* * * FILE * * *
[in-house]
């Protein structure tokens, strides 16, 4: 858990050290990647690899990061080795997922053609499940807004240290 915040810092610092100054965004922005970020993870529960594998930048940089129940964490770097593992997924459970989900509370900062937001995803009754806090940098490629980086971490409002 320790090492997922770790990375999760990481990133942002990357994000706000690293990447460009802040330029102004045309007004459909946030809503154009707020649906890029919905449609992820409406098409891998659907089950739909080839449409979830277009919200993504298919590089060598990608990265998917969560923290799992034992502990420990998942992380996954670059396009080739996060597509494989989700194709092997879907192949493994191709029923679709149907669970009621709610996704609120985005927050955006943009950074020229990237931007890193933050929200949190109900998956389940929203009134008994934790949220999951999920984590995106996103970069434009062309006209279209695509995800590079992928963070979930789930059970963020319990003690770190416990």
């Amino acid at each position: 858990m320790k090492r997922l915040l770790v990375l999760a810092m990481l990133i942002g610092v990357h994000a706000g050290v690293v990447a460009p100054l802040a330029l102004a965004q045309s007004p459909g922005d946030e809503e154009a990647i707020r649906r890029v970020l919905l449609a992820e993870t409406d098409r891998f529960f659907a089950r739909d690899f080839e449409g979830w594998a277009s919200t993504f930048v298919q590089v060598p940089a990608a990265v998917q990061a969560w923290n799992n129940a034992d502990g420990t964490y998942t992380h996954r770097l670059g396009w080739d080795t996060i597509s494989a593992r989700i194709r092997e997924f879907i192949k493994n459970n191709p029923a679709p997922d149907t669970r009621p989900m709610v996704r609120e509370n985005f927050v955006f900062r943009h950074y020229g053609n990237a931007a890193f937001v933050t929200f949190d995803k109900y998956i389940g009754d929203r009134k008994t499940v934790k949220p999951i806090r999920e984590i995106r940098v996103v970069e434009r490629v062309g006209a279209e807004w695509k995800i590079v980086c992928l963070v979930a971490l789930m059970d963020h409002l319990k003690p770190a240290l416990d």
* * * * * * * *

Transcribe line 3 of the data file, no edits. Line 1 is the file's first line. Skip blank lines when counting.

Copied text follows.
């Amino acid at each position: 858990m320790k090492r997922l915040l770790v990375l999760a810092m990481l990133i942002g610092v990357h994000a706000g050290v690293v990447a460009p100054l802040a330029l102004a965004q045309s007004p459909g922005d946030e809503e154009a990647i707020r649906r890029v970020l919905l449609a992820e993870t409406d098409r891998f529960f659907a089950r739909d690899f080839e449409g979830w594998a277009s919200t993504f930048v298919q590089v060598p940089a990608a990265v998917q990061a969560w923290n799992n129940a034992d502990g420990t964490y998942t992380h996954r770097l670059g396009w080739d080795t996060i597509s494989a593992r989700i194709r092997e997924f879907i192949k493994n459970n191709p029923a679709p997922d149907t669970r009621p989900m709610v996704r609120e509370n985005f927050v955006f900062r943009h950074y020229g053609n990237a931007a890193f937001v933050t929200f949190d995803k109900y998956i389940g009754d929203r009134k008994t499940v934790k949220p999951i806090r999920e984590i995106r940098v996103v970069e434009r490629v062309g006209a279209e807004w695509k995800i590079v980086c992928l963070v979930a971490l789930m059970d963020h409002l319990k003690p770190a240290l416990d």